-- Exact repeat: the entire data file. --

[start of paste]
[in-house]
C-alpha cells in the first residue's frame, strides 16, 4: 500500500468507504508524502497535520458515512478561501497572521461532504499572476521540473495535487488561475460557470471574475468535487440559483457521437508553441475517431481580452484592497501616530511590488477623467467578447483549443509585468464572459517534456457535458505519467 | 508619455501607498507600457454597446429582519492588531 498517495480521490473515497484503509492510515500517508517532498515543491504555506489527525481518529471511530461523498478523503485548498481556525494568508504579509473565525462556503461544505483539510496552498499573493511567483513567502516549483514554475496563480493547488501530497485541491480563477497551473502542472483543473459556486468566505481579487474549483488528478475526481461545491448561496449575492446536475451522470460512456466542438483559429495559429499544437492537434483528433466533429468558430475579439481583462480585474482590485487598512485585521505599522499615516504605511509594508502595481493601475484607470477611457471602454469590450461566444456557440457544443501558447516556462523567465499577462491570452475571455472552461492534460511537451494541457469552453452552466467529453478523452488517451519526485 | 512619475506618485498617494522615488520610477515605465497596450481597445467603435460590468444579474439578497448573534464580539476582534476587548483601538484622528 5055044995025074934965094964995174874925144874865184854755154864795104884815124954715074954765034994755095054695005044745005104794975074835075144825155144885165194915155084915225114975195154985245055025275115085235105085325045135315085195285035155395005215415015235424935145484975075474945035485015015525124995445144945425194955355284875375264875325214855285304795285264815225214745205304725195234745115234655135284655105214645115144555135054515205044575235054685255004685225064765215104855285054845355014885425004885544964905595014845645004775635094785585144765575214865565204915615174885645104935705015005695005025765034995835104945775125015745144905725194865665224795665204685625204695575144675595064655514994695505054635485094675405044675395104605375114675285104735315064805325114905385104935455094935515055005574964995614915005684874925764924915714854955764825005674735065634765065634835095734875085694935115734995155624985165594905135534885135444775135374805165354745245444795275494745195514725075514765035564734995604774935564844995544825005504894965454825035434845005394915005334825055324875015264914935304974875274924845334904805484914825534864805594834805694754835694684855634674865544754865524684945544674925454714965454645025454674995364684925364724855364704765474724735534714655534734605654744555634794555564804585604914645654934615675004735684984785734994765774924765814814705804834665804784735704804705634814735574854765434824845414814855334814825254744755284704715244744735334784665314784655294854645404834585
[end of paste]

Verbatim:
[in-house]
C-alpha cells in the first residue's frame, strides 16, 4: 500500500468507504508524502497535520458515512478561501497572521461532504499572476521540473495535487488561475460557470471574475468535487440559483457521437508553441475517431481580452484592497501616530511590488477623467467578447483549443509585468464572459517534456457535458505519467 | 508619455501607498507600457454597446429582519492588531 498517495480521490473515497484503509492510515500517508517532498515543491504555506489527525481518529471511530461523498478523503485548498481556525494568508504579509473565525462556503461544505483539510496552498499573493511567483513567502516549483514554475496563480493547488501530497485541491480563477497551473502542472483543473459556486468566505481579487474549483488528478475526481461545491448561496449575492446536475451522470460512456466542438483559429495559429499544437492537434483528433466533429468558430475579439481583462480585474482590485487598512485585521505599522499615516504605511509594508502595481493601475484607470477611457471602454469590450461566444456557440457544443501558447516556462523567465499577462491570452475571455472552461492534460511537451494541457469552453452552466467529453478523452488517451519526485 | 512619475506618485498617494522615488520610477515605465497596450481597445467603435460590468444579474439578497448573534464580539476582534476587548483601538484622528 5055044995025074934965094964995174874925144874865184854755154864795104884815124954715074954765034994755095054695005044745005104794975074835075144825155144885165194915155084915225114975195154985245055025275115085235105085325045135315085195285035155395005215415015235424935145484975075474945035485015015525124995445144945425194955355284875375264875325214855285304795285264815225214745205304725195234745115234655135284655105214645115144555135054515205044575235054685255004685225064765215104855285054845355014885425004885544964905595014845645004775635094785585144765575214865565204915615174885645104935705015005695005025765034995835104945775125015745144905725194865665224795665204685625204695575144675595064655514994695505054635485094675405044675395104605375114675285104735315064805325114905385104935455094935515055005574964995614915005684874925764924915714854955764825005674735065634765065634835095734875085694935115734995155624985165594905135534885135444775135374805165354745245444795275494745195514725075514765035564734995604774935564844995544825005504894965454825035434845005394915005334825055324875015264914935304974875274924845334904805484914825534864805594834805694754835694684855634674865544754865524684945544674925454714965454645025454674995364684925364724855364704765474724735534714655534734605654744555634794555564804585604914645654934615675004735684984785734994765774924765814814705804834665804784735704804705634814735574854765434824845414814855334814825254744755284704715244744735334784665314784655294854645404834585